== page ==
With economic growth and transformation, societies tend to witness break-up of families. Engagements of household members in different economic occupations apparently work behind the break-up. Bangladesh is no exception to this historic truth, not even in its rural areas. The incidence of joint families has been going down with the migration of young adults to urban areas and formation of separate families. Large families comprising 6-7 members or more are now seen in TV serials - possibly for reminiscence of the past. However, with break-up of families, the proportion of single and two-member families has increased. These may be old-age parents. Disconcertingly, the data show that about 3.0 in 100 households are now single households compared to less than 1.0 in 1988. Most of the single-member families are extreme poor (36 per cent single and 41 per cent two-member) with very low land and non-land asset base. This has immense ramifications for social safety nets.
There are two more important transformations that need a mention. First, roughly one-fifths of the girls aged 15-17 (child marriage) get married and there is no deviation in the trend over time. There are regional variations with, say, Kurigram, Bogra, Thakurgaon etc. witnessing child marriage to the tune of 30-40 per cent. Secondly, the incidence of female-headed households in rural areas has increased substantially from 6 to 15 per cent between 1988 and 2013. In the Bangladesh context - and possibly everywhere too- female-headed households are generally considered fragile in socio-economic indicators, and more so in terms of security. But a rise in the share of such households in Bangladesh warrants a different explanation. This could be the result of migration of male members to urban areas or overseas. We can also possibly presume that growing feminisation of agriculture in Bangladesh has its roots in widespread migration of male members. Thus, it would be erroneous to conclude that female-headed households are necessarily fragile in terms of socio-economic indicators.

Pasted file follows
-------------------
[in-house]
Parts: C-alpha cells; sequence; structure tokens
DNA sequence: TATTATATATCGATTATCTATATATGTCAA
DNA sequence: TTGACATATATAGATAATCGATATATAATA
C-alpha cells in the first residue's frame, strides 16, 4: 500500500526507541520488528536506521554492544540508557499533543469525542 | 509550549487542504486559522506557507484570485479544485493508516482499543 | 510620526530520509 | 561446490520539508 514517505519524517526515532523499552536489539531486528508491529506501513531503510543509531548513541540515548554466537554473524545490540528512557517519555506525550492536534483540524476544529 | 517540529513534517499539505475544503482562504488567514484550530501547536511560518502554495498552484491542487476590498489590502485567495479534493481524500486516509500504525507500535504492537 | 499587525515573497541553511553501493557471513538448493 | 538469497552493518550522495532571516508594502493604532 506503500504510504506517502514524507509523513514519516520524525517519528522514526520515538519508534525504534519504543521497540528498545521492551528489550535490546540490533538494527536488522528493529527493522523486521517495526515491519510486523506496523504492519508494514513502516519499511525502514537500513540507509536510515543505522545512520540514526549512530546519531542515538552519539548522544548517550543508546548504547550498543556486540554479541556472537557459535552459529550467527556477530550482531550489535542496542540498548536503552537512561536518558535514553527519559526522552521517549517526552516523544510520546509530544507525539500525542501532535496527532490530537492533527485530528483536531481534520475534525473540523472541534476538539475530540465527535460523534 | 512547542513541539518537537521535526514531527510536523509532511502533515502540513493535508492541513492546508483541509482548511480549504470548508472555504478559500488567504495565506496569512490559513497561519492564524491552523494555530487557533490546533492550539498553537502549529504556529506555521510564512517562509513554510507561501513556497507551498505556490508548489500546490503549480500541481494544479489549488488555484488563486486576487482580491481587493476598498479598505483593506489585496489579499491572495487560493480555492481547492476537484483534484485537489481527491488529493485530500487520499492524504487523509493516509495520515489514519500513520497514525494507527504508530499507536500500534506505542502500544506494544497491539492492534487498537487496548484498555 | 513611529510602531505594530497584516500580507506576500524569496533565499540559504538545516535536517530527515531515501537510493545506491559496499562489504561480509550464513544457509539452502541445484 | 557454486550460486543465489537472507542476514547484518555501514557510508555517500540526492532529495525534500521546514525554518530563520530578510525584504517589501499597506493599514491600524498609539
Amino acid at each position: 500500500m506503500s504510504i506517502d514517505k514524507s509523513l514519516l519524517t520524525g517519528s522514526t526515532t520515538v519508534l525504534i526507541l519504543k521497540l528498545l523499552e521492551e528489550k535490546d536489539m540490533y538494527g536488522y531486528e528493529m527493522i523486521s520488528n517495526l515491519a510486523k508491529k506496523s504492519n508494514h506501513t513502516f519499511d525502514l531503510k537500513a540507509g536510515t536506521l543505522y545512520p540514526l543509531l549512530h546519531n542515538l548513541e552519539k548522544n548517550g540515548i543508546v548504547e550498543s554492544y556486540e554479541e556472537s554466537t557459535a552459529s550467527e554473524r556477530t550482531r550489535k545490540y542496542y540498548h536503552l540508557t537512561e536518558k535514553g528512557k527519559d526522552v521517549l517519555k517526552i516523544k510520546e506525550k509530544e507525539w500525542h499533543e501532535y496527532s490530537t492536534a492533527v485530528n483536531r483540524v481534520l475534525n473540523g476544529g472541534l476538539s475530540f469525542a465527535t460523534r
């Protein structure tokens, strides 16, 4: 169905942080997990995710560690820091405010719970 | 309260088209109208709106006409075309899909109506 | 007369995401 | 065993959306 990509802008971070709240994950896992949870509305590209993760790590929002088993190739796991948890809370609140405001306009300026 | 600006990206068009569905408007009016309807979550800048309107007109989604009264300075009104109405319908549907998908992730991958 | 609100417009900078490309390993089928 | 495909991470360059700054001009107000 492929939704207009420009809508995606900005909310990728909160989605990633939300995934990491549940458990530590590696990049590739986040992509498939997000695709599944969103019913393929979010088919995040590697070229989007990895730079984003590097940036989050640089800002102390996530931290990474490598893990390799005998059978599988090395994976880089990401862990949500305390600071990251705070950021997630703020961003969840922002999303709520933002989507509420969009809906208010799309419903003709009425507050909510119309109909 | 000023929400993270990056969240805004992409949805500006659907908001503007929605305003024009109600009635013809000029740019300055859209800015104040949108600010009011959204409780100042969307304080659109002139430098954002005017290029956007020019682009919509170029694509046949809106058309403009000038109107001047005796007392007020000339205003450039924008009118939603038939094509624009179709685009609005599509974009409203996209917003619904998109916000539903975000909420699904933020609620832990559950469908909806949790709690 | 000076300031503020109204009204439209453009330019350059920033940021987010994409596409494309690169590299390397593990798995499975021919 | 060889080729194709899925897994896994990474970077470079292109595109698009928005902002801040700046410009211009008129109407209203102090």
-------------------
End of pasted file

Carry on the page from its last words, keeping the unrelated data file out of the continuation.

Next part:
Modern technology and other contributory factors apart, the rural transformation owes immensely to the changing demographic dynamic. Data show that demography has been at the driving seat of rural transformation in Bangladesh, and reinforcing the observation of Michael Lipton that fertility is one of the three drivers of rural transformation in Bangladesh.
All said, the need for education and skill training for reaping a demographic dividend can hardly be exaggerated. The curricula of tertiary education need to match the growing demand of industry and service sectors. The existing unemployment rate among educated youth at 25-30 per cent calls for the growth of skill training institutions throughout the country. Finally, at this transformative stage, we need the creation of decent jobs not jobs per se to eke out a bare minimum living. A political commitment translated into actions is the solution to avoid a demographic disaster.
The author is a former Professor of Economics, Jahnagirnagar University